Jettie Vije, a Dutch national who works as a GP practice nurse in Norfolk, meets the “occasional old patient” wanting to discuss Brexit: “They say, ‘Isn’t it great that we’re leaving the EU?’” Vije has been in the UK for four years, which is less than the five-year threshold for settled status; so “great” may not be the best word to describe her situation “I try to keep it on the medical side and not to discuss whether leaving the EU is good or not”, she says. “I am here to do my job as a nurse.”

“I try not to discuss whether leaving the EU is good or not. I am here to do my job as a nurse.”
Jettie Vije, GP practice nurse, originally from the Netherlands

Every EU citizen in the UK knows others who have left. “On a daily basis, I can see that people are leaving”, Pons Laplana says. Portuguese workers at his hospital are “leaving at an alarming rate”. An Italian colleague of Bauer’s is applying to a job in France (“He is probably going to be gone very soon” ); another one, a Czech colleague, has gone part-time, working four weeks in Czech Republic and four in the UK. “The direction isn't for people to be drawn into the UK”, Bauer says.

Mary, the nurse from London, works with colleagues from all over Europe, from Spain and Portugal to Romania and Poland. “Just hearing the conversations they have...  They feel they're not welcome here anymore,” she says, citing one who just moved to Ireland. “Despite what we say and how much we appreciate them, it really doesn't matter” she says. “They're nervous, so a lot of them are leaving.”

The ones who stay behind aren't just losing friends and colleagues to a political decision in which they had no say. Like every Briton, they are attached to their life in the UK as they know it, and to one of its greatest pillars: their employer and health care provider, the National Health Service. As the recent winter crisis has made years of under-funding more apparent and more critical, just like Brits, they worry the NHS may not recover.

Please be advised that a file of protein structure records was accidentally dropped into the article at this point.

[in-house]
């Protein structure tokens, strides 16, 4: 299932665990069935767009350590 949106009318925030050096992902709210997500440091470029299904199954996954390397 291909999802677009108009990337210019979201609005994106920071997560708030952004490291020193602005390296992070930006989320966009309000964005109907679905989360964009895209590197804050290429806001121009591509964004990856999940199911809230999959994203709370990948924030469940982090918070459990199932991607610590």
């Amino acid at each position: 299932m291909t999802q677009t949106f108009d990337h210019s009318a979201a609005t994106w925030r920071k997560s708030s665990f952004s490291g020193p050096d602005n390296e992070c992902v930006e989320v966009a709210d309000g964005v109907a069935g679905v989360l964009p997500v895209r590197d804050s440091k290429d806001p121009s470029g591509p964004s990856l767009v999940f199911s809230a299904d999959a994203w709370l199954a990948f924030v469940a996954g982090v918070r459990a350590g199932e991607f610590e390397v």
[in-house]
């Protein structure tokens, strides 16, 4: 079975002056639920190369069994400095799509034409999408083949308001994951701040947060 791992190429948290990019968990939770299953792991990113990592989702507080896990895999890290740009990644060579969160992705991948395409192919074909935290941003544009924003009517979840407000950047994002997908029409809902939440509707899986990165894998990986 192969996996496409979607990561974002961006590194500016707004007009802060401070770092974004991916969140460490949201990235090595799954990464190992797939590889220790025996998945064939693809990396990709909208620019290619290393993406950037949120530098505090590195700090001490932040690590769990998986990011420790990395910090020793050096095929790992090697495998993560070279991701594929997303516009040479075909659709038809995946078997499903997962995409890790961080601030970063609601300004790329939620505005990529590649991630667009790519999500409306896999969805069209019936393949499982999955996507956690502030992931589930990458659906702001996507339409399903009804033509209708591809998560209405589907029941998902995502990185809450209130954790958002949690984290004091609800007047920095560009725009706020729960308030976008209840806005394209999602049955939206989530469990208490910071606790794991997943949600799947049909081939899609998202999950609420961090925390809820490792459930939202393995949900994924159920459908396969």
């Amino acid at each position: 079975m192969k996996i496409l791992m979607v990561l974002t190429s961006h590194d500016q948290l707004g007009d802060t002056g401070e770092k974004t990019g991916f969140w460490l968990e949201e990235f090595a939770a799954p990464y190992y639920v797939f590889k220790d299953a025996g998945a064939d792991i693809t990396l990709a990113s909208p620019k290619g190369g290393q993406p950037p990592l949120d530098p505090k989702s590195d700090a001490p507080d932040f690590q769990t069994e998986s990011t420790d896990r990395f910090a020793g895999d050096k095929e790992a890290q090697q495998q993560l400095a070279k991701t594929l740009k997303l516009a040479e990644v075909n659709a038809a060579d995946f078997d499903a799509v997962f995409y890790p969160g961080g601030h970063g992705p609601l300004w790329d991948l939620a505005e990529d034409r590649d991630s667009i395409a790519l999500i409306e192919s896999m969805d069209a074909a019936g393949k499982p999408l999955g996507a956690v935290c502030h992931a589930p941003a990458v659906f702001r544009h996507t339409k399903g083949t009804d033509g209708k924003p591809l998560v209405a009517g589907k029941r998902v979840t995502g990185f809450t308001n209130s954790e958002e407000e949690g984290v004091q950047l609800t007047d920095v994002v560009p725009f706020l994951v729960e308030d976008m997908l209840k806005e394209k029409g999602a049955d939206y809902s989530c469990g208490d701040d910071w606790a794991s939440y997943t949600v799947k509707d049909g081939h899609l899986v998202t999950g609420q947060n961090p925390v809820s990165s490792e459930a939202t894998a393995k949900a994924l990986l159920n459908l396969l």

European workers have been part of the NHS and British life for years – in Bauer’s case, decades – and have witnessed different government policies. When Bauer arrived in the 1990s, Tony Blair had just taken office: “Over the first ten years, you could see how pumping money into the NHS was leading to a huge increase in the capacity”, he says. There were “more beds, more nurses and doctors”, and small things, too – like “more hand washing basins”. “As the coalition government, and then Cameron, took power, you could see how the investment was scaled back”, he adds.

The NHS is already in dire straits due to the financial pressures exacerbated by austerity. Last September, Chris Hopson, chief executive of NHS Providers, estimated in the Guardian that the Health Service needed an emergency investment of £200m to £350m to avoid a winter crisis. It didn’t come – and non-emergency procedures were cancelled across the country in January. That shortfall is only the start however, and by 2020, the NHS will face a £20 billion funding gap. The Conservative manifesto pledge of an extra £8bn is considered by leading health think tanks and experts to be inadequate. Inflation and demand, which Bauer says “keep rising”, are deepening the gap.

“At the moment, we’re playing Russian roulette.”
Joan Pons Laplana, NHS project manager, originally from Spain